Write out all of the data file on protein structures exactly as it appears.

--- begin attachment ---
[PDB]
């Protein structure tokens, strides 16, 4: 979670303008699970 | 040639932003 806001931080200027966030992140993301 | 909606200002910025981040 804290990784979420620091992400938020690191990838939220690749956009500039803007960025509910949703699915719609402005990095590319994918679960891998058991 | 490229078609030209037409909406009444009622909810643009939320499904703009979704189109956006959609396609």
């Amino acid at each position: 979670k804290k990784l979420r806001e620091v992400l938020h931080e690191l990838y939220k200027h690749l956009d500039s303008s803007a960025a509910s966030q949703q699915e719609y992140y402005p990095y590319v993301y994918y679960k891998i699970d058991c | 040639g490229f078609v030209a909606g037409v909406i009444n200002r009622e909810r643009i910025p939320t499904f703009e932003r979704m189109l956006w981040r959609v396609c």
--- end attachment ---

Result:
[PDB]
């Protein structure tokens, strides 16, 4: 979670303008699970 | 040639932003 806001931080200027966030992140993301 | 909606200002910025981040 804290990784979420620091992400938020690191990838939220690749956009500039803007960025509910949703699915719609402005990095590319994918679960891998058991 | 490229078609030209037409909406009444009622909810643009939320499904703009979704189109956006959609396609």
């Amino acid at each position: 979670k804290k990784l979420r806001e620091v992400l938020h931080e690191l990838y939220k200027h690749l956009d500039s303008s803007a960025a509910s966030q949703q699915e719609y992140y402005p990095y590319v993301y994918y679960k891998i699970d058991c | 040639g490229f078609v030209a909606g037409v909406i009444n200002r009622e909810r643009i910025p939320t499904f703009e932003r979704m189109l956006w981040r959609v396609c």